Animals & Wildlife Magazine

Bad Girl, Bad Girl.

By Wendythomas @wendyenthomas
Bad girl, bad girl.

I made earlier reference to the culture of misogyny in breast cancer. This is one of the things that really surprised me, after all, you’d think that a field of medicine dedicated to women’s health would be, well, empowering of women and their choices. 

Nope. Not at all. 

Oh sure, they pretend to be pro-women – there’s an awful lot of pink everywhere, but personal empowerment? No, they want you to be a good girl – shut up and don’t question anything. 

My first few (and not last) experiences with this started at the breast clinic. After an examination, the doc sent me to get a mammogram. 

The mammogram technician apparently found it impossible to talk to me without using a baby voice. Apparently if they suspect cancer, you lose all identity as an adult woman with any kind of autonomy. In their eyes you become a child, someone for whom others must make any ongoing decisions. 

I addressed the tech and told her that I was fine, she didn’t need to coddle me or treat me like a baby. 

She took umbrage and the temperature in the room quickly plummeted. 

Good girls do not push back, they behave. 

At the same clinic, after I got the call from the doc confirming my biopsy report that I did indeed have cancer, I was transferred to the nurse to answer any questions. 

“Is there anything I can do for you?” She asked me. 

“Yes, I said, just don’t give me any of those fucking pink ribbons.”

She said “What?” 

And I replied, “don’t give me any of those stupid pink ribbons.”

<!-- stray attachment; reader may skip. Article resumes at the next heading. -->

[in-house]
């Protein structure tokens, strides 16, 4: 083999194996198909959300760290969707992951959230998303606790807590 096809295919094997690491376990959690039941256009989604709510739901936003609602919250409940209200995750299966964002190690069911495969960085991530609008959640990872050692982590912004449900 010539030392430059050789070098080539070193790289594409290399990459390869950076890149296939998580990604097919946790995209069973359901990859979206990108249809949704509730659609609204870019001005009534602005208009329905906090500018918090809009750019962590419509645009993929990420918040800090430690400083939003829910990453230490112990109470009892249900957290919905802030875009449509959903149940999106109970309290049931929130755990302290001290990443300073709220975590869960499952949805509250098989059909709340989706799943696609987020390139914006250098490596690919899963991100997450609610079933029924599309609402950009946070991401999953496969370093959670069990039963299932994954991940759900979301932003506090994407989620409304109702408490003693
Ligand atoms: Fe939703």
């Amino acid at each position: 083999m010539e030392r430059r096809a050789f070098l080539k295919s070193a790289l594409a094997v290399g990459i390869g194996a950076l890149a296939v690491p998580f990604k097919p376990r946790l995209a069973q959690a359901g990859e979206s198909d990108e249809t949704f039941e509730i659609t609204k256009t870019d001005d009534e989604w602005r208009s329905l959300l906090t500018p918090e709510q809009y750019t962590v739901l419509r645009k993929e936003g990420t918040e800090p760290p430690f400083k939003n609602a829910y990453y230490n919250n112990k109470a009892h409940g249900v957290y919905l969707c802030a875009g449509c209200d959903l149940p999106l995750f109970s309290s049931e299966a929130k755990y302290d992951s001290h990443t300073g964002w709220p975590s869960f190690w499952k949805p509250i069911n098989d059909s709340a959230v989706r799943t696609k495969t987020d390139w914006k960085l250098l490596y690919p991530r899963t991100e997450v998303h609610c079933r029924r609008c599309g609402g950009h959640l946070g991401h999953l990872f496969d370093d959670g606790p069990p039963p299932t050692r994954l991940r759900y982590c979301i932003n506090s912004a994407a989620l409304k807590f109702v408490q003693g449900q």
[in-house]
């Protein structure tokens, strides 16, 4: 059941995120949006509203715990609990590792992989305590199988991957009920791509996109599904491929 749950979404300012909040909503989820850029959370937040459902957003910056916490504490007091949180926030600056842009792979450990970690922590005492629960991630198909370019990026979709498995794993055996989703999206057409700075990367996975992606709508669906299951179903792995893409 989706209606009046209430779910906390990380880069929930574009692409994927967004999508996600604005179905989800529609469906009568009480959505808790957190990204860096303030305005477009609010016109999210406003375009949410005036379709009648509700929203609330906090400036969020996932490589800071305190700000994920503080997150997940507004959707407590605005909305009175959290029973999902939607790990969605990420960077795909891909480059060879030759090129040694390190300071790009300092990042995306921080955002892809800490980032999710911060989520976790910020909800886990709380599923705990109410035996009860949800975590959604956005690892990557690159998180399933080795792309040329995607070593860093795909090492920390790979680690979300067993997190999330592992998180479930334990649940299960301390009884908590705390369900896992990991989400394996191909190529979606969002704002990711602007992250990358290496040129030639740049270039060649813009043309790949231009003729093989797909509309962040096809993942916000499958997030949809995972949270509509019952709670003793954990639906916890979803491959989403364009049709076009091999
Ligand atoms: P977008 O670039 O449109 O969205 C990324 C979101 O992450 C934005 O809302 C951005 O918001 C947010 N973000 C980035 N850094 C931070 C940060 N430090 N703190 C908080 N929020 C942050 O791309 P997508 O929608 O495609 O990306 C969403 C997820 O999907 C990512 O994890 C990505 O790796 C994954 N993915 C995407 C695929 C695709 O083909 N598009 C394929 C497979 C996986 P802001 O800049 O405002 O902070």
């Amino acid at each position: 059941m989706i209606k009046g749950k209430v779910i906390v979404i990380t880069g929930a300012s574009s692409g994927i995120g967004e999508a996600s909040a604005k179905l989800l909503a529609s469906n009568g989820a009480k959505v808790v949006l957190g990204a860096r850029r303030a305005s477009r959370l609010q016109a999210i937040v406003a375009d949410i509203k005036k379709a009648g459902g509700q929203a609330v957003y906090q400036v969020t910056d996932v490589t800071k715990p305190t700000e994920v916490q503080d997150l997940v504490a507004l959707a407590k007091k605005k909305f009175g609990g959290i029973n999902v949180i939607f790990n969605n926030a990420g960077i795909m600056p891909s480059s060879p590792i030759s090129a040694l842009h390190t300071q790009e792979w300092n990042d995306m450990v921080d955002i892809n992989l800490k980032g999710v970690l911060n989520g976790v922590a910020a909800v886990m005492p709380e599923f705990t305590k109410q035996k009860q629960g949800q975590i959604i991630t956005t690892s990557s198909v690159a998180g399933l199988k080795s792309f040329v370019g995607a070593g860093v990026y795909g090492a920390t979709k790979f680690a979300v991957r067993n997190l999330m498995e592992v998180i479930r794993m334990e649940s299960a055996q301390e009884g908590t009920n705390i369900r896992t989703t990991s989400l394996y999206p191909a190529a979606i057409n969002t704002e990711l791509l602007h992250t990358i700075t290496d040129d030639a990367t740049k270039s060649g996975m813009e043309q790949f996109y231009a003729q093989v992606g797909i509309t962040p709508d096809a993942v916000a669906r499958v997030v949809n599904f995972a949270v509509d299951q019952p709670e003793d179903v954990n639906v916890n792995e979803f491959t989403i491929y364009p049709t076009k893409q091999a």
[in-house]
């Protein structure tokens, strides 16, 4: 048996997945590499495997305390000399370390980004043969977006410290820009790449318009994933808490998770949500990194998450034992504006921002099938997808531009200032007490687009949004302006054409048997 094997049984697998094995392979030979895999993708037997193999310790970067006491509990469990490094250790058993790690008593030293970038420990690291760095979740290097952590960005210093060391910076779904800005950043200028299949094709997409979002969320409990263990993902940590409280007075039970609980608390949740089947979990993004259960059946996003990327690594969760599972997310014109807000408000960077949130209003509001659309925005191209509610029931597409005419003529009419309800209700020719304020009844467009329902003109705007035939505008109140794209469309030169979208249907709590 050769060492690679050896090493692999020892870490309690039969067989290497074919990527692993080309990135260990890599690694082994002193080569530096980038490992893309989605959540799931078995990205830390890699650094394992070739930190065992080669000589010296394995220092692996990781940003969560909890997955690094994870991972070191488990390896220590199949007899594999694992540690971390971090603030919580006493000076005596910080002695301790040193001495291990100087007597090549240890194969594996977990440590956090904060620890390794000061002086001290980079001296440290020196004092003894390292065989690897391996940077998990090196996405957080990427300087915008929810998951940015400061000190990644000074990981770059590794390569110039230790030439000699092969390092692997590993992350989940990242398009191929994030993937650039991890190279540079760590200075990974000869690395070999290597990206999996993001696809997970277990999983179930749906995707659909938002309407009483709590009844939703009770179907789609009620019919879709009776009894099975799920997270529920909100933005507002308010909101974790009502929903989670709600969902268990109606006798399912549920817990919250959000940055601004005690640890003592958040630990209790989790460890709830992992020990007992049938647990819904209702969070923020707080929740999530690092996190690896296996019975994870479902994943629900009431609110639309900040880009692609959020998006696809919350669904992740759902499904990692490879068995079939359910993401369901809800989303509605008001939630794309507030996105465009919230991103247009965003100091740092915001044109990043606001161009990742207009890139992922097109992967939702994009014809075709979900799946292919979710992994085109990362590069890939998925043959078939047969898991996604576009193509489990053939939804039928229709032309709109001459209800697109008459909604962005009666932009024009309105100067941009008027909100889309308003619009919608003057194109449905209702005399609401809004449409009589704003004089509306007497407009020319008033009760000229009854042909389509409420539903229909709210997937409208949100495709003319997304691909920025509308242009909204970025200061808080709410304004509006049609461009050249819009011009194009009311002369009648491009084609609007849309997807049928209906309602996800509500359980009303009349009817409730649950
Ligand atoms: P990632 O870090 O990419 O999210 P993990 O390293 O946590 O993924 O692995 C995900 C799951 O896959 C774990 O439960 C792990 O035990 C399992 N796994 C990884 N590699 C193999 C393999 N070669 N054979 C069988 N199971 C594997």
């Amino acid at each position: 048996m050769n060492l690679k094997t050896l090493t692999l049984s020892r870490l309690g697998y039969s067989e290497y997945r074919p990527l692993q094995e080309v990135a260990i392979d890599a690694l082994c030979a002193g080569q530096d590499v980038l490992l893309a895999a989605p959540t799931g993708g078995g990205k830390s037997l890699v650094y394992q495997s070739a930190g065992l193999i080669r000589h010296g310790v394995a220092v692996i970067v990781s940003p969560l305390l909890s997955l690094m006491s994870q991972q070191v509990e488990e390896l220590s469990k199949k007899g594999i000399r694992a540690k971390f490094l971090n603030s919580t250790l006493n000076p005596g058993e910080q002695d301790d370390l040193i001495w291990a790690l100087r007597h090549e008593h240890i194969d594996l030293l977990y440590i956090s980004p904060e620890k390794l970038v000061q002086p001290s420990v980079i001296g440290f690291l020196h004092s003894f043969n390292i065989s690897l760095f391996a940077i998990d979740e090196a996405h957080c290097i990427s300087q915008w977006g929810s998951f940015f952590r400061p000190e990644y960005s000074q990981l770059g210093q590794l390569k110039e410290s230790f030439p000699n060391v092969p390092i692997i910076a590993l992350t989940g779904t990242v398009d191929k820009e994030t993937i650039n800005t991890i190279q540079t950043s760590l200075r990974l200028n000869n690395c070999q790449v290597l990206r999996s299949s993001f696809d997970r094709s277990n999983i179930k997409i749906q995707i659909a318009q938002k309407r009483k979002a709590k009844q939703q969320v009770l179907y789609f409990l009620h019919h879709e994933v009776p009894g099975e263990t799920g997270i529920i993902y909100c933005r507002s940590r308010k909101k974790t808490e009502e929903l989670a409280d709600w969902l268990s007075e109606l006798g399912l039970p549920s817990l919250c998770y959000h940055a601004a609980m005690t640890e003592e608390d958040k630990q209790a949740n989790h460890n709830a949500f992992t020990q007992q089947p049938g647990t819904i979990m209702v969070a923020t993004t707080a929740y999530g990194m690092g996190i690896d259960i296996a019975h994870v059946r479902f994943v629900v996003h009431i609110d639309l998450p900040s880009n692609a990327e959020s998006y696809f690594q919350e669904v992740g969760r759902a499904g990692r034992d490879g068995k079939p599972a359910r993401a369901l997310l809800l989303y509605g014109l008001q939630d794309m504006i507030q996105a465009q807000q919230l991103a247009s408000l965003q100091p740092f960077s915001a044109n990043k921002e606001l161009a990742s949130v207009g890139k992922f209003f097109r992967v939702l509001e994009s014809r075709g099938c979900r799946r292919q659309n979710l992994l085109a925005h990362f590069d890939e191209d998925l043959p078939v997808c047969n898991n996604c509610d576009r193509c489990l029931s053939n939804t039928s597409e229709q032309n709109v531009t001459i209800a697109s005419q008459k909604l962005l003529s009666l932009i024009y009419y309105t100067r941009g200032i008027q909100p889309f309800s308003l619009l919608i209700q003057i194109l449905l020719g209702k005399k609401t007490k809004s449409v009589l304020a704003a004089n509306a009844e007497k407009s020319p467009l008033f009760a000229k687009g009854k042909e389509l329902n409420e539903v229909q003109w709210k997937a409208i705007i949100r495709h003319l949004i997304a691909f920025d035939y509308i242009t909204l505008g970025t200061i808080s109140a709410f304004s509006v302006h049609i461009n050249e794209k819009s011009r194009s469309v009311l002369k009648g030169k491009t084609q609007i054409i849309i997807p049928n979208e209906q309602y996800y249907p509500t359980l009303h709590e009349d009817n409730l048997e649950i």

Later in my medical notes she wrote “patient used inappropriate language and once I redirected her, she was appropriate.” 

Jesus Christ, I had just been told I had cancer – my entire life had just been changed with one phone call – did she want me to express rainbow and lollipop platitudes? 

I mentioned this episode to my primary doc (whom I truly respect and who is male) and he said that women are the worst when it comes to belittling other women. That they had taken a page from male behavior and that saying patients behaved “inappropriately” is the new “hysteria of yore.”

He said he sees it over and over.

Men are allowed to swear, in fact if my husband had gotten a cancer diagnosis and said “what the fuck?” I’m sure that no one would have blinked. 

But women? Delicate compliant good girl flowers must toe the line. 

By branding me as an inappropriate patient, there was now a red flag in my record. 

This one is not a good girl, she’s an angry bitch. Look out for her.

I have seen this so many times before. I’m a writer. I use language to express myself. I have been called out mostly BY WOMEN for my “inappropriate” language. Often these women are hypocrites who use the same language, but “WENDY USED IT!” It’s an easy way to align yourself with the male culture and to acceptably attack other women.


But here’s the thing, when I’m angry, or frustrated, or want to make a point, I swear – it’s the right thing for me to say at the right moment. Get the fuck over it. 

I should have left that clinic that day, but I didn’t know. I didn’t know how manipulative they were. I didn’t realize that I was bumping up against a male culture in women’s health care.  (spoiler alert: I soon learned and eventually did leave – thank God.) 

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